With all that's been going on in the presidential election recently, I haven't been focusing much attention on education. It turns out that I'm not alone in not looking to the schools. According to a report by the Center for New York City Affairs at the New School, 20 percent of New York City public school elementary school students missed more than a month of school last year. That's 90,000 students who each missed more than 20 days of school. Incredible. The problem is even worse for middle and high school students. Unsurprisingly, the problems are concentrated mostly in Harlem, Central Brooklyn, and the South Bronx. Most of the disturbing trends in New York City public schools are concentrated in those neighborhoods.
In the New York Times article I linked to above, "city officials" put most of the blame on school principals who are supposed to manage and deal with chronic absenteeism. There may be some merit in blaming the principals. The real blame, though, I think has to lie with parents. Ultimately, they are the ones who are responsible for their children's lives. They are the ones who need to make sure the kid gets to school.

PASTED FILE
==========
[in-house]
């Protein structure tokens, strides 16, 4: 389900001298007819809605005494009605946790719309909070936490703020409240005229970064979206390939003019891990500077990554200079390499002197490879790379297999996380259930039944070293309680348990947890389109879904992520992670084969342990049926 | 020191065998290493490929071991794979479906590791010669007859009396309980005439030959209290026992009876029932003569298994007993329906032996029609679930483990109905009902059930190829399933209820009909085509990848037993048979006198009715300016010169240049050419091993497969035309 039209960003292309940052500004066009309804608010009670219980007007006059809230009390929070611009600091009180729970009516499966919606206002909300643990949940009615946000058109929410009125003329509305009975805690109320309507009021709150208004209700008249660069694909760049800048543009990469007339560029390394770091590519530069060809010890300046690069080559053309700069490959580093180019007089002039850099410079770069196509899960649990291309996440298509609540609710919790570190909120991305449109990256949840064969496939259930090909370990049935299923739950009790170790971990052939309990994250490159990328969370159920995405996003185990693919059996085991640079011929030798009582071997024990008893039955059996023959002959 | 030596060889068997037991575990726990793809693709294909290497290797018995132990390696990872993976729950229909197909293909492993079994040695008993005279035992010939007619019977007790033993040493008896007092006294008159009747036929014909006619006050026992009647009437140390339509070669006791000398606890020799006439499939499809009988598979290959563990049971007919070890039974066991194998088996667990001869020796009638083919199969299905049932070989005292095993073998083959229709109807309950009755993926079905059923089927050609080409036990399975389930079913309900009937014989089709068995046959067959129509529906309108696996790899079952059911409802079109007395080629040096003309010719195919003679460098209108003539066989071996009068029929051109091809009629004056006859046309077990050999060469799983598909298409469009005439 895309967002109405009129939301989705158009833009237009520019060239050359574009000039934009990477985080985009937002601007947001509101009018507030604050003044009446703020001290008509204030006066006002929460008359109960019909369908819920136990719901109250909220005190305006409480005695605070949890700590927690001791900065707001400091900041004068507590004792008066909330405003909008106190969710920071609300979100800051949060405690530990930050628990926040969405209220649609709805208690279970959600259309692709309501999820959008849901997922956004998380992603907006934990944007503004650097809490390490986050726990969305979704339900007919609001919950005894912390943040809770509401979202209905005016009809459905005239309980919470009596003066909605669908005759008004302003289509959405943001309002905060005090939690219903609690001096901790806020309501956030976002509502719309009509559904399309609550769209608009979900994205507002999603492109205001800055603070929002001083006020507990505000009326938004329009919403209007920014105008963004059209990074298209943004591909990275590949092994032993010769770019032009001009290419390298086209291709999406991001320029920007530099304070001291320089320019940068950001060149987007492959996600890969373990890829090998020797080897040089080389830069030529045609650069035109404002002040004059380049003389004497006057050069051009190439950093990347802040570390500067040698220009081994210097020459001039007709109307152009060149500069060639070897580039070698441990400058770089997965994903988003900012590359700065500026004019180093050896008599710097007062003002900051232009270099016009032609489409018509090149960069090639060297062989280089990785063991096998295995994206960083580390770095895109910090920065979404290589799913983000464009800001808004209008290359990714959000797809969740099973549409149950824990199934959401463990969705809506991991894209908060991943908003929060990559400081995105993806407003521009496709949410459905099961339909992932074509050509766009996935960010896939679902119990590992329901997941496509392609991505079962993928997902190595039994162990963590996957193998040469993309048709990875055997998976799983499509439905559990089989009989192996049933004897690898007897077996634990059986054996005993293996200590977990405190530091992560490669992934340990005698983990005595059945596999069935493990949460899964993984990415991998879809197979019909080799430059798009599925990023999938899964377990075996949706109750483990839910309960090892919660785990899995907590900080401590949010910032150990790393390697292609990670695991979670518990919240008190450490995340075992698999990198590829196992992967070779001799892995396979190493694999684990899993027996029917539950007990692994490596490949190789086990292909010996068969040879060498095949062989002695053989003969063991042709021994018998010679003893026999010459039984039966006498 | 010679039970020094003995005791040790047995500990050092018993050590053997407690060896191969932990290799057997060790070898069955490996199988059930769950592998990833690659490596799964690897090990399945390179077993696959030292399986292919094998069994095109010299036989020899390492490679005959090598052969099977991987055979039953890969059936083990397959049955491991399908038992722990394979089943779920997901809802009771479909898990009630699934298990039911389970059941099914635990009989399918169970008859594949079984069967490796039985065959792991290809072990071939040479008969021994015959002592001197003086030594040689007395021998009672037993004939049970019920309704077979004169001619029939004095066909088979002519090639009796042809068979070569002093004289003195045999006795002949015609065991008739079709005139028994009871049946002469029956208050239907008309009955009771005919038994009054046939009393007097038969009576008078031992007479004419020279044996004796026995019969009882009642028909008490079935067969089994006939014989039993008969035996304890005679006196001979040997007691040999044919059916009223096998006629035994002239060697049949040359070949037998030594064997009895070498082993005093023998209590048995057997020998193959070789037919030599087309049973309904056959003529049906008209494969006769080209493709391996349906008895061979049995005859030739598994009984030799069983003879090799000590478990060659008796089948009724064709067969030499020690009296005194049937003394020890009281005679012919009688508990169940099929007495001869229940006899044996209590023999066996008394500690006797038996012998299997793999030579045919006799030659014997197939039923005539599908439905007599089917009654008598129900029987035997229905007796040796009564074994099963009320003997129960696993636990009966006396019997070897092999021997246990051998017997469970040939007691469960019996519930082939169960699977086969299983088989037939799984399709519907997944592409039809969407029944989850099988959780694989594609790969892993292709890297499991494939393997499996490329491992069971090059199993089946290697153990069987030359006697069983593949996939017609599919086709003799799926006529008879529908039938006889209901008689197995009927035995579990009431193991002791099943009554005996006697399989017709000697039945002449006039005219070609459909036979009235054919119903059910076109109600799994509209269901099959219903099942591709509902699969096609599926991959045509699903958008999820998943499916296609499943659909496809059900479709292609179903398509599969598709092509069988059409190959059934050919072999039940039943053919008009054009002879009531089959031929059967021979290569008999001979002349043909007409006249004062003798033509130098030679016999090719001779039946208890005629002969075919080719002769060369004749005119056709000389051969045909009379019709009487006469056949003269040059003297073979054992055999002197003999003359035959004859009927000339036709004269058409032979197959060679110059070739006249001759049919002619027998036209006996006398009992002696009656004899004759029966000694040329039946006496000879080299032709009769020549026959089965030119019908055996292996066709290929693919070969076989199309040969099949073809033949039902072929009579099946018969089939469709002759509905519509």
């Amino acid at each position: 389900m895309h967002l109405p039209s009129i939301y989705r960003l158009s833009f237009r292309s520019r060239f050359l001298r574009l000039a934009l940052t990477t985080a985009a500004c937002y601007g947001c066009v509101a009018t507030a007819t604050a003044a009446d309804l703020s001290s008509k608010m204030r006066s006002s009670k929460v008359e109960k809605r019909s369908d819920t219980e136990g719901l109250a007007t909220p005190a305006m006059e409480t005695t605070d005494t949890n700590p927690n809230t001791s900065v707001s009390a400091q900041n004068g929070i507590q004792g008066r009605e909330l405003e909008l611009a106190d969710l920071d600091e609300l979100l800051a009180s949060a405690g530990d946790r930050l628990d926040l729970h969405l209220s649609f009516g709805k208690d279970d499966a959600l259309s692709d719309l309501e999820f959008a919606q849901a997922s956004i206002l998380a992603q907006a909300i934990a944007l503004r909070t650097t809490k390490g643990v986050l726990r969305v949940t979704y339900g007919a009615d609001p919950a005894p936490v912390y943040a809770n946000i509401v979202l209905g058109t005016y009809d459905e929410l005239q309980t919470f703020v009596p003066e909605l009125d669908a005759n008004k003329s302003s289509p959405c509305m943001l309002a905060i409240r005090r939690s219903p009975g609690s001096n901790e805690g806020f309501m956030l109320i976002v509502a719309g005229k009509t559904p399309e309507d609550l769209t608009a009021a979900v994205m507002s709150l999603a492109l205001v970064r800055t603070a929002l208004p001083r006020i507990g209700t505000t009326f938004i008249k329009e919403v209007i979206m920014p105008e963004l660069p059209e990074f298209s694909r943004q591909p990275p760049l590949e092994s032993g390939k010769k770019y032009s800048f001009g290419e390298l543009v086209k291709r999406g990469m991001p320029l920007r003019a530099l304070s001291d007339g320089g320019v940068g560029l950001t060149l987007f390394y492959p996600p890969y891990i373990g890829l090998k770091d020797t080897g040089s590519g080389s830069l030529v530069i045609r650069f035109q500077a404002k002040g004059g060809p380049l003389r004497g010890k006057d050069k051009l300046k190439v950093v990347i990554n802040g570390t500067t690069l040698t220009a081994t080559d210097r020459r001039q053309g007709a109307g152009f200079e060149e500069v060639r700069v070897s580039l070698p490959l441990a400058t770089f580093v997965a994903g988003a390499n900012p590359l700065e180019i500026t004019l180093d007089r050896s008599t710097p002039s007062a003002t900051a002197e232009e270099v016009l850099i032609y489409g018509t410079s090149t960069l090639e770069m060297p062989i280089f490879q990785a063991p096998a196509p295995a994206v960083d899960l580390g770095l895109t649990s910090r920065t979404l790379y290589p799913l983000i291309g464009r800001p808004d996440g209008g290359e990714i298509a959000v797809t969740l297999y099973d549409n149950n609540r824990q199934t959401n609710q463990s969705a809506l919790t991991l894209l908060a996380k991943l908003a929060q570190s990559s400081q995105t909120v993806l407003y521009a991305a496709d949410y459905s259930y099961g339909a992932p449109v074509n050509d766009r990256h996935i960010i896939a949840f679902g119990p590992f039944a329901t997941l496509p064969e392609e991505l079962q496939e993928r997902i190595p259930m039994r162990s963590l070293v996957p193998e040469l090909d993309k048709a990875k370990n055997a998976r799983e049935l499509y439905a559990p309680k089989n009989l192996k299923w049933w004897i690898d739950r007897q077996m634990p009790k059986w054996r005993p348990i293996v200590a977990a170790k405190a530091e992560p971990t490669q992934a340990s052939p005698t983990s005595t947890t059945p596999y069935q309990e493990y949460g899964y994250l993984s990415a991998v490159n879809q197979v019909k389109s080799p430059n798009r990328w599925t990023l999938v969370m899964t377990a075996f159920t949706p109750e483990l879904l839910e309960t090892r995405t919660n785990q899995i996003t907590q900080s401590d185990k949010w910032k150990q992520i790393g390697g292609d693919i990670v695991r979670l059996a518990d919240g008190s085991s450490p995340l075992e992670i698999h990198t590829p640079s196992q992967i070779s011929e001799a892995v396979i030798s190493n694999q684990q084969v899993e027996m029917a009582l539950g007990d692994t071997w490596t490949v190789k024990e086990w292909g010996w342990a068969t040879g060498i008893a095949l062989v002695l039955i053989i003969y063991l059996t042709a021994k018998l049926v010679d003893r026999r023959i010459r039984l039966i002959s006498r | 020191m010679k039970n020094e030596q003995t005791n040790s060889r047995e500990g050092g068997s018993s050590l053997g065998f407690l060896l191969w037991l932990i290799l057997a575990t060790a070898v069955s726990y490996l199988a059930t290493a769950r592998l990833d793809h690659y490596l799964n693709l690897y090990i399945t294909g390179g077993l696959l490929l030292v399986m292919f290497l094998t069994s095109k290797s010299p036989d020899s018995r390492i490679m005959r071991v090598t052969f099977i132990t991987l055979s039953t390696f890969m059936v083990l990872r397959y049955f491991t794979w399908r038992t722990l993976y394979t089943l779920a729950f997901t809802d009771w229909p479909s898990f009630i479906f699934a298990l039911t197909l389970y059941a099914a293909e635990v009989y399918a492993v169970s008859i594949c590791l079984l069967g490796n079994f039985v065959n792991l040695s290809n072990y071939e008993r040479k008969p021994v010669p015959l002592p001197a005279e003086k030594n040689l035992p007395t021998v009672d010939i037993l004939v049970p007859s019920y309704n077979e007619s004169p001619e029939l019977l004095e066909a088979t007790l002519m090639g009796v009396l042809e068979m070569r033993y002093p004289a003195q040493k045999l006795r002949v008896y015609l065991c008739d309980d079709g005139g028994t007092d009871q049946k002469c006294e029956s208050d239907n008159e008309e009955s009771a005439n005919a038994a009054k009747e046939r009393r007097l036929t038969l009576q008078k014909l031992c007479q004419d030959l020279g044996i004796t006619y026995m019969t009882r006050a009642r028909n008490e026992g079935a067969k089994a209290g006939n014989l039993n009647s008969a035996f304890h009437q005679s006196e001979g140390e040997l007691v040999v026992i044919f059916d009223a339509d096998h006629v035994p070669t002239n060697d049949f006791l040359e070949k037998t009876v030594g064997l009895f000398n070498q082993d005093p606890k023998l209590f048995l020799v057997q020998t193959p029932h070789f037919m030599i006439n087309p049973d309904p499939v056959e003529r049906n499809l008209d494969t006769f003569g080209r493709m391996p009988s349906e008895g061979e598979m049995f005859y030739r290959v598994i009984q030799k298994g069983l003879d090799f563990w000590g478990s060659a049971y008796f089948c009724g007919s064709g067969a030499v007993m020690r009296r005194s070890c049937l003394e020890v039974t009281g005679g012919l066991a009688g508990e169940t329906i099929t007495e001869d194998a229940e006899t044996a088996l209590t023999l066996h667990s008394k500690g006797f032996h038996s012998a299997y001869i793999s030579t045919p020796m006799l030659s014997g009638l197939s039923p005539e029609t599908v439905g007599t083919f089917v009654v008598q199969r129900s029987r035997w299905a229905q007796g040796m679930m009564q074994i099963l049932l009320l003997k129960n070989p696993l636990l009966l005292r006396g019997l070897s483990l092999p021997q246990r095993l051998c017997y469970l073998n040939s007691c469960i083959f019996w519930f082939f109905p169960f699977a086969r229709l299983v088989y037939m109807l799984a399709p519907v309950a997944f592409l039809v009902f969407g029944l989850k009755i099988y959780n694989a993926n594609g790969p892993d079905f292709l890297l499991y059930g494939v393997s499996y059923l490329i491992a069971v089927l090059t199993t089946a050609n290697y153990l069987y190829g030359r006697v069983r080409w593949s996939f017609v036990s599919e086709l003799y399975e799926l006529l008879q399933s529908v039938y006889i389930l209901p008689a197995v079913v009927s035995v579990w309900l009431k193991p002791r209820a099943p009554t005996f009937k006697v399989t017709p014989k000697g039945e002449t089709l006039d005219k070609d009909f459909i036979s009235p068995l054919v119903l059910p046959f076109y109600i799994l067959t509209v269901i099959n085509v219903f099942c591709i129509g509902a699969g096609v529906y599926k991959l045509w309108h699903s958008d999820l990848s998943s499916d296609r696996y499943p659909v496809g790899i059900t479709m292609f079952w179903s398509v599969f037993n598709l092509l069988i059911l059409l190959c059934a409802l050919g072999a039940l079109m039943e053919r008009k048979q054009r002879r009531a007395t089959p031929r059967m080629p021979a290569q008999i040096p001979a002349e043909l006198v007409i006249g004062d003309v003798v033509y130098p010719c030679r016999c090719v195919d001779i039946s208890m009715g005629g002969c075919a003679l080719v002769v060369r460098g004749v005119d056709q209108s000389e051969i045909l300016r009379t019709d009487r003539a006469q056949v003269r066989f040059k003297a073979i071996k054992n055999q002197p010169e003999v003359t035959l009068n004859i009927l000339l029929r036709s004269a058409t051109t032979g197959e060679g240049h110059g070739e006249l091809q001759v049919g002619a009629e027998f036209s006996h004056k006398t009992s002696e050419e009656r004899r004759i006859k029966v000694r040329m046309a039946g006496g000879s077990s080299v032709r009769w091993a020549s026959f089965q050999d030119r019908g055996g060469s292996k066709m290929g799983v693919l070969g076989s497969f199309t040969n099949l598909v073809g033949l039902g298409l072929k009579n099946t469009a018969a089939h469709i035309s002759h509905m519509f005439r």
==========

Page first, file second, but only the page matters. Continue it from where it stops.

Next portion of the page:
Just thinking back on my own academic record, I think that I probably didn't miss much more than 20 days of school during my entire schooling. Going to school was just something you did. It wasn't an option. You just went to school. That was the value that my parents had and they made sure that it was the value that I had. They were good parents.
A parent who allows their child to miss a month of school during a single year is not a good parent. That's the bottom line. Being a parent is about giving your child the opportunities to have the best possible life. Allowing them to miss that much school effectively undermines that goal. It shows that education is not valued. It shows that consistency and attendance and punctuality (all skills that are valued in the job market) are not valued. The city can blame principals if it wants. But the real blame lies much closer to home.